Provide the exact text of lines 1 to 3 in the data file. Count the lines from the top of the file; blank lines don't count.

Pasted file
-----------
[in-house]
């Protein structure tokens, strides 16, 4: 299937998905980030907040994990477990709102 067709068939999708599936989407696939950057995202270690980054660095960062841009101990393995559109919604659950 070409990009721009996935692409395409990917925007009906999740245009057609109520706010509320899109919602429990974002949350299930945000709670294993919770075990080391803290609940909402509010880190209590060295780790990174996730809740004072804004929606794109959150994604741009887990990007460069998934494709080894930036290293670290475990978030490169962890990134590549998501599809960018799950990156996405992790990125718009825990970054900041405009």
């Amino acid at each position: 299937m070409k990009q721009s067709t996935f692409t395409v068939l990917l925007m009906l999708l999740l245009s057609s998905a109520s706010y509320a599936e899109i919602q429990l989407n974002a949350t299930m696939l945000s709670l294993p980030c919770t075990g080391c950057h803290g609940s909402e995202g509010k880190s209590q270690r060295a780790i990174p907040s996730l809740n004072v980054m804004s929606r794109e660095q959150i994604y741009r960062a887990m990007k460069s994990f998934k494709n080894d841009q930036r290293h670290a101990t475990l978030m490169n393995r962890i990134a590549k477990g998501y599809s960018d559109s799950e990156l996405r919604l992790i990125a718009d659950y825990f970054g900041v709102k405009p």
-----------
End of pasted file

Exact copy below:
[in-house]
């Protein structure tokens, strides 16, 4: 299937998905980030907040994990477990709102 067709068939999708599936989407696939950057995202270690980054660095960062841009101990393995559109919604659950 070409990009721009996935692409395409990917925007009906999740245009057609109520706010509320899109919602429990974002949350299930945000709670294993919770075990080391803290609940909402509010880190209590060295780790990174996730809740004072804004929606794109959150994604741009887990990007460069998934494709080894930036290293670290475990978030490169962890990134590549998501599809960018799950990156996405992790990125718009825990970054900041405009």
């Amino acid at each position: 299937m070409k990009q721009s067709t996935f692409t395409v068939l990917l925007m009906l999708l999740l245009s057609s998905a109520s706010y509320a599936e899109i919602q429990l989407n974002a949350t299930m696939l945000s709670l294993p980030c919770t075990g080391c950057h803290g609940s909402e995202g509010k880190s209590q270690r060295a780790i990174p907040s996730l809740n004072v980054m804004s929606r794109e660095q959150i994604y741009r960062a887990m990007k460069s994990f998934k494709n080894d841009q930036r290293h670290a101990t475990l978030m490169n393995r962890i990134a590549k477990g998501y599809s960018d559109s799950e990156l996405r919604l992790i990125a718009d659950y825990f970054g900041v709102k405009p």